LOUISVILLE, Ky. — As the garage door opened on the side of Metro Corrections, prisoner transport vans toting protesters were met with cheers of support. The chants came from those arrested earlier.
Portia Miller was one of the 68 people arrested. She described the protesters were "locked in cages" but said, "we just kept going, we just kept protesting no matter what they were doing to us."
There were at least six vans of protesters unloaded at the jail. The protesters were charged with disorderly conduct and obstructing a roadway, which are both Class B Misdemeanors.
But not everyone at the protest was arrested, some were stopped after police blocked streets.
Jasiri X, a protester who traveled from Portland, said, "By the time we caught up to everybody the police had already set up their cars and a flank of officers and they would not allow us to go up onto the bridge and they were only allowing people to walk back down from the bridge and anybody on the bridge would get arrested."
He and others changed routes, and headed toward downtown after the arrests started. They gathered outside the jail booking doors, and waited, as more vans brought protesters in.
"We're out here supporting them and letting them know we're waiting on them," Tyra Walker, President of Kentucky Alliance Against Racism and Political Oppression, said.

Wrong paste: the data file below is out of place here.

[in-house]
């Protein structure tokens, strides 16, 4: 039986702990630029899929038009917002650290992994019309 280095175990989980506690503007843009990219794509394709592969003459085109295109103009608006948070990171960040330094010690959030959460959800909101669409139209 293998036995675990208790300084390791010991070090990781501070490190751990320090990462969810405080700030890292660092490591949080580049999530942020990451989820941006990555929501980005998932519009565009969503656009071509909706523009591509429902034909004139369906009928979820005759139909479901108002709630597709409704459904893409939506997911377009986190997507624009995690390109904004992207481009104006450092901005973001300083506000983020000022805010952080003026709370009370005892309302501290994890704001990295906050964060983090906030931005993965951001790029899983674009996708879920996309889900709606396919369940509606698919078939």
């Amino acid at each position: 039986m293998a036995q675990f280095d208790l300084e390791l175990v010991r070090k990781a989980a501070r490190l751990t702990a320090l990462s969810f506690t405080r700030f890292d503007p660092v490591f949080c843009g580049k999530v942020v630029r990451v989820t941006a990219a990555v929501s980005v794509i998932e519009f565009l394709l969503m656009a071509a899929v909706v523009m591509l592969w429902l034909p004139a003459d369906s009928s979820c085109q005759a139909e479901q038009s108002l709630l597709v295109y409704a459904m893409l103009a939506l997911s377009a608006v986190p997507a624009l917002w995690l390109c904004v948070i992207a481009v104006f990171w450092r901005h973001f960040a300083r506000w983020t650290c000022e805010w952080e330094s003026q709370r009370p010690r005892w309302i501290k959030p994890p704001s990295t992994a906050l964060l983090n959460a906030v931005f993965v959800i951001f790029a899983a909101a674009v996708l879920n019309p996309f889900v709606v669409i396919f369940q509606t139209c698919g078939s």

Outside the jail, the group chanted and sang with the protesters on the inside. The supporters promised to wait until everyone got out.
"Some of us will be here until they get out," Walker said.
The first releases came around 8:30 p.m. Miller was one of the first to be released. She said it was the outcome she expected.
"Anytime I come into these protests I come in knowing something is going to happen and I have to be ready for it but I'm coming in on the right side of the law," Miller said.
It's the second time something like this has happened in Louisville... the first was after 87 people were arrested at Attorney General Daniel Cameron's house.
Louisville Urban League President Sadiqa Reynolds and Pastor F. Bruce Williams, Pastor of Bates Memorial Church, were there as protesters were released.
Williams said he's worried this won't end until the city has answers.
"Until there's some indictments or at the very least some arrests, all of this is going to blow up in the city's face," Williams said.